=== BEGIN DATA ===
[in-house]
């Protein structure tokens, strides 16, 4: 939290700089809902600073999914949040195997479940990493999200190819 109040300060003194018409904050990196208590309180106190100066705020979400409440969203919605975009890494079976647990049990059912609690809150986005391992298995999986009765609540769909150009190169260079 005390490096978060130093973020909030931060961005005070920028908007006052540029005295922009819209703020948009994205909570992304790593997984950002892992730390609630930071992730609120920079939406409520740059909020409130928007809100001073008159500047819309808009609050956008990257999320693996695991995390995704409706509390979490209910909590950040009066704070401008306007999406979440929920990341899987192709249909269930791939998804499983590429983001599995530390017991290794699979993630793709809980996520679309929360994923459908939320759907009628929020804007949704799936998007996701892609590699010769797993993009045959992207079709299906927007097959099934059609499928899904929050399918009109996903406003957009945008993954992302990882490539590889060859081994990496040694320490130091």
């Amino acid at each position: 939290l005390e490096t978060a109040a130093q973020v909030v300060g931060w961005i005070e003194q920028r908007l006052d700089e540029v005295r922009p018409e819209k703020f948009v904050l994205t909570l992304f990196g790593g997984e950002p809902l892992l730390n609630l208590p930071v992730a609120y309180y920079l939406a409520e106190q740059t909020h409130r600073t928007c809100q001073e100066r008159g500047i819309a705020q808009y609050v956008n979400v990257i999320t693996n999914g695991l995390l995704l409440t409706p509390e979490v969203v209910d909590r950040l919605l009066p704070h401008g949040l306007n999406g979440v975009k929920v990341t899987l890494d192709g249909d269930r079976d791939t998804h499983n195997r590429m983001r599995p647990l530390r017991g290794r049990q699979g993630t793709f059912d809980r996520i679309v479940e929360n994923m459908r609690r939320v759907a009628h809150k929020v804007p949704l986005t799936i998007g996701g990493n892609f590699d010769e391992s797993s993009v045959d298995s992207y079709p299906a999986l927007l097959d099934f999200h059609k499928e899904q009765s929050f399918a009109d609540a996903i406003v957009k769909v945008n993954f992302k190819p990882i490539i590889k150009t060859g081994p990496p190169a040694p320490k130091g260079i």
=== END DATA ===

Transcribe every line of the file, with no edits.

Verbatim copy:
[in-house]
């Protein structure tokens, strides 16, 4: 939290700089809902600073999914949040195997479940990493999200190819 109040300060003194018409904050990196208590309180106190100066705020979400409440969203919605975009890494079976647990049990059912609690809150986005391992298995999986009765609540769909150009190169260079 005390490096978060130093973020909030931060961005005070920028908007006052540029005295922009819209703020948009994205909570992304790593997984950002892992730390609630930071992730609120920079939406409520740059909020409130928007809100001073008159500047819309808009609050956008990257999320693996695991995390995704409706509390979490209910909590950040009066704070401008306007999406979440929920990341899987192709249909269930791939998804499983590429983001599995530390017991290794699979993630793709809980996520679309929360994923459908939320759907009628929020804007949704799936998007996701892609590699010769797993993009045959992207079709299906927007097959099934059609499928899904929050399918009109996903406003957009945008993954992302990882490539590889060859081994990496040694320490130091």
């Amino acid at each position: 939290l005390e490096t978060a109040a130093q973020v909030v300060g931060w961005i005070e003194q920028r908007l006052d700089e540029v005295r922009p018409e819209k703020f948009v904050l994205t909570l992304f990196g790593g997984e950002p809902l892992l730390n609630l208590p930071v992730a609120y309180y920079l939406a409520e106190q740059t909020h409130r600073t928007c809100q001073e100066r008159g500047i819309a705020q808009y609050v956008n979400v990257i999320t693996n999914g695991l995390l995704l409440t409706p509390e979490v969203v209910d909590r950040l919605l009066p704070h401008g949040l306007n999406g979440v975009k929920v990341t899987l890494d192709g249909d269930r079976d791939t998804h499983n195997r590429m983001r599995p647990l530390r017991g290794r049990q699979g993630t793709f059912d809980r996520i679309v479940e929360n994923m459908r609690r939320v759907a009628h809150k929020v804007p949704l986005t799936i998007g996701g990493n892609f590699d010769e391992s797993s993009v045959d298995s992207y079709p299906a999986l927007l097959d099934f999200h059609k499928e899904q009765s929050f399918a009109d609540a996903i406003v957009k769909v945008n993954f992302k190819p990882i490539i590889k150009t060859g081994p990496p190169a040694p320490k130091g260079i």